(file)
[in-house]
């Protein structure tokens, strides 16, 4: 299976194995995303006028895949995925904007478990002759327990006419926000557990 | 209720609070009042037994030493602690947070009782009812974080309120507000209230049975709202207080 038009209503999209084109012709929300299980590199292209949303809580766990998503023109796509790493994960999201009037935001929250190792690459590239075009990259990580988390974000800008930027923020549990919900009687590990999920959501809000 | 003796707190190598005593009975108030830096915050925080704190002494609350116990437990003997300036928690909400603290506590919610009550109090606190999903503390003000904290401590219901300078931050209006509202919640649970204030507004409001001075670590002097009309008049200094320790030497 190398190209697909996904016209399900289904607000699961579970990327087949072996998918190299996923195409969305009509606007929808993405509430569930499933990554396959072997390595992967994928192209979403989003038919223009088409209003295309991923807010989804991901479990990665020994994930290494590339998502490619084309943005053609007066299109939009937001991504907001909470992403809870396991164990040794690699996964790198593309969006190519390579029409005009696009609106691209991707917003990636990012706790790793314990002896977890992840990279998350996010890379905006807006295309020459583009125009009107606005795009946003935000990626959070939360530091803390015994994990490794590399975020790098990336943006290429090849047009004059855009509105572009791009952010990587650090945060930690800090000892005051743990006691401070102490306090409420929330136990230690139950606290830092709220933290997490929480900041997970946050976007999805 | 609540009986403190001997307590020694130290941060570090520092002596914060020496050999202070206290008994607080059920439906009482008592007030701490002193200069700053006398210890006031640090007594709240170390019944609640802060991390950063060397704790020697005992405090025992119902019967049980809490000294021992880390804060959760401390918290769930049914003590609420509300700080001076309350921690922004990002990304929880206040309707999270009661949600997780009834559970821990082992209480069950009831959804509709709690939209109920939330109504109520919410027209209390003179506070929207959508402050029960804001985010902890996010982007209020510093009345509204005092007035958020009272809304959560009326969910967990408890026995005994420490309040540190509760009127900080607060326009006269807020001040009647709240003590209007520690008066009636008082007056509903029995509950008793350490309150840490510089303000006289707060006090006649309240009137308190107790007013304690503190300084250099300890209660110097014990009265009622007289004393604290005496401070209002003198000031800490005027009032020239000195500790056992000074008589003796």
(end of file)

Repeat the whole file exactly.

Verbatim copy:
[in-house]
């Protein structure tokens, strides 16, 4: 299976194995995303006028895949995925904007478990002759327990006419926000557990 | 209720609070009042037994030493602690947070009782009812974080309120507000209230049975709202207080 038009209503999209084109012709929300299980590199292209949303809580766990998503023109796509790493994960999201009037935001929250190792690459590239075009990259990580988390974000800008930027923020549990919900009687590990999920959501809000 | 003796707190190598005593009975108030830096915050925080704190002494609350116990437990003997300036928690909400603290506590919610009550109090606190999903503390003000904290401590219901300078931050209006509202919640649970204030507004409001001075670590002097009309008049200094320790030497 190398190209697909996904016209399900289904607000699961579970990327087949072996998918190299996923195409969305009509606007929808993405509430569930499933990554396959072997390595992967994928192209979403989003038919223009088409209003295309991923807010989804991901479990990665020994994930290494590339998502490619084309943005053609007066299109939009937001991504907001909470992403809870396991164990040794690699996964790198593309969006190519390579029409005009696009609106691209991707917003990636990012706790790793314990002896977890992840990279998350996010890379905006807006295309020459583009125009009107606005795009946003935000990626959070939360530091803390015994994990490794590399975020790098990336943006290429090849047009004059855009509105572009791009952010990587650090945060930690800090000892005051743990006691401070102490306090409420929330136990230690139950606290830092709220933290997490929480900041997970946050976007999805 | 609540009986403190001997307590020694130290941060570090520092002596914060020496050999202070206290008994607080059920439906009482008592007030701490002193200069700053006398210890006031640090007594709240170390019944609640802060991390950063060397704790020697005992405090025992119902019967049980809490000294021992880390804060959760401390918290769930049914003590609420509300700080001076309350921690922004990002990304929880206040309707999270009661949600997780009834559970821990082992209480069950009831959804509709709690939209109920939330109504109520919410027209209390003179506070929207959508402050029960804001985010902890996010982007209020510093009345509204005092007035958020009272809304959560009326969910967990408890026995005994420490309040540190509760009127900080607060326009006269807020001040009647709240003590209007520690008066009636008082007056509903029995509950008793350490309150840490510089303000006289707060006090006649309240009137308190107790007013304690503190300084250099300890209660110097014990009265009622007289004393604290005496401070209002003198000031800490005027009032020239000195500790056992000074008589003796």